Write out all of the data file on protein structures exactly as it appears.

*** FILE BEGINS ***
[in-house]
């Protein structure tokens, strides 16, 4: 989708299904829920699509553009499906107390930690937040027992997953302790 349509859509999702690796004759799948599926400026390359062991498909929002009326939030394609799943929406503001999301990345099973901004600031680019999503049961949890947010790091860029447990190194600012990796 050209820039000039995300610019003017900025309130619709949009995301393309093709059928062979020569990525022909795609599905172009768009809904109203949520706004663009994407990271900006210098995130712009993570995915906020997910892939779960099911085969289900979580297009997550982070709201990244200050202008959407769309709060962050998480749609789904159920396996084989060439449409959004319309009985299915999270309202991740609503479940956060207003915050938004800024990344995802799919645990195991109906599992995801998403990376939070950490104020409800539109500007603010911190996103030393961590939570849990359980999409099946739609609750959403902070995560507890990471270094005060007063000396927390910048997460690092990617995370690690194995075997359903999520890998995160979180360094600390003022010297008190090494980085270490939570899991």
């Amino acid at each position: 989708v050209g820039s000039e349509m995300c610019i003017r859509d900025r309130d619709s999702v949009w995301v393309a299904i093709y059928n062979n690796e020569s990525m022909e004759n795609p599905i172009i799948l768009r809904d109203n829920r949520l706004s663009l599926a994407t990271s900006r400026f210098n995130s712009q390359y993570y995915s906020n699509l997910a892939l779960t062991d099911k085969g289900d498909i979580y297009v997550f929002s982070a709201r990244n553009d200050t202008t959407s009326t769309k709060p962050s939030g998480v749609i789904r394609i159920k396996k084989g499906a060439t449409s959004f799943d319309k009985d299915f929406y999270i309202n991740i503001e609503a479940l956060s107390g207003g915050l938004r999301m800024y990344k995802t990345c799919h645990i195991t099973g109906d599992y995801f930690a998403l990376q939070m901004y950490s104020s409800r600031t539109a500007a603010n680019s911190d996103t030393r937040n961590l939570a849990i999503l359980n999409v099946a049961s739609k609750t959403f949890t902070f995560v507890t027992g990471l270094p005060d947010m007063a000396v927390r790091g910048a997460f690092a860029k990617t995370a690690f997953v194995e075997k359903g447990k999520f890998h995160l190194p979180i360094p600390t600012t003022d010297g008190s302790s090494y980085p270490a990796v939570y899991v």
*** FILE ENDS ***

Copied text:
[in-house]
């Protein structure tokens, strides 16, 4: 989708299904829920699509553009499906107390930690937040027992997953302790 349509859509999702690796004759799948599926400026390359062991498909929002009326939030394609799943929406503001999301990345099973901004600031680019999503049961949890947010790091860029447990190194600012990796 050209820039000039995300610019003017900025309130619709949009995301393309093709059928062979020569990525022909795609599905172009768009809904109203949520706004663009994407990271900006210098995130712009993570995915906020997910892939779960099911085969289900979580297009997550982070709201990244200050202008959407769309709060962050998480749609789904159920396996084989060439449409959004319309009985299915999270309202991740609503479940956060207003915050938004800024990344995802799919645990195991109906599992995801998403990376939070950490104020409800539109500007603010911190996103030393961590939570849990359980999409099946739609609750959403902070995560507890990471270094005060007063000396927390910048997460690092990617995370690690194995075997359903999520890998995160979180360094600390003022010297008190090494980085270490939570899991």
């Amino acid at each position: 989708v050209g820039s000039e349509m995300c610019i003017r859509d900025r309130d619709s999702v949009w995301v393309a299904i093709y059928n062979n690796e020569s990525m022909e004759n795609p599905i172009i799948l768009r809904d109203n829920r949520l706004s663009l599926a994407t990271s900006r400026f210098n995130s712009q390359y993570y995915s906020n699509l997910a892939l779960t062991d099911k085969g289900d498909i979580y297009v997550f929002s982070a709201r990244n553009d200050t202008t959407s009326t769309k709060p962050s939030g998480v749609i789904r394609i159920k396996k084989g499906a060439t449409s959004f799943d319309k009985d299915f929406y999270i309202n991740i503001e609503a479940l956060s107390g207003g915050l938004r999301m800024y990344k995802t990345c799919h645990i195991t099973g109906d599992y995801f930690a998403l990376q939070m901004y950490s104020s409800r600031t539109a500007a603010n680019s911190d996103t030393r937040n961590l939570a849990i999503l359980n999409v099946a049961s739609k609750t959403f949890t902070f995560v507890t027992g990471l270094p005060d947010m007063a000396v927390r790091g910048a997460f690092a860029k990617t995370a690690f997953v194995e075997k359903g447990k999520f890998h995160l190194p979180i360094p600390t600012t003022d010297g008190s302790s090494y980085p270490a990796v939570y899991v």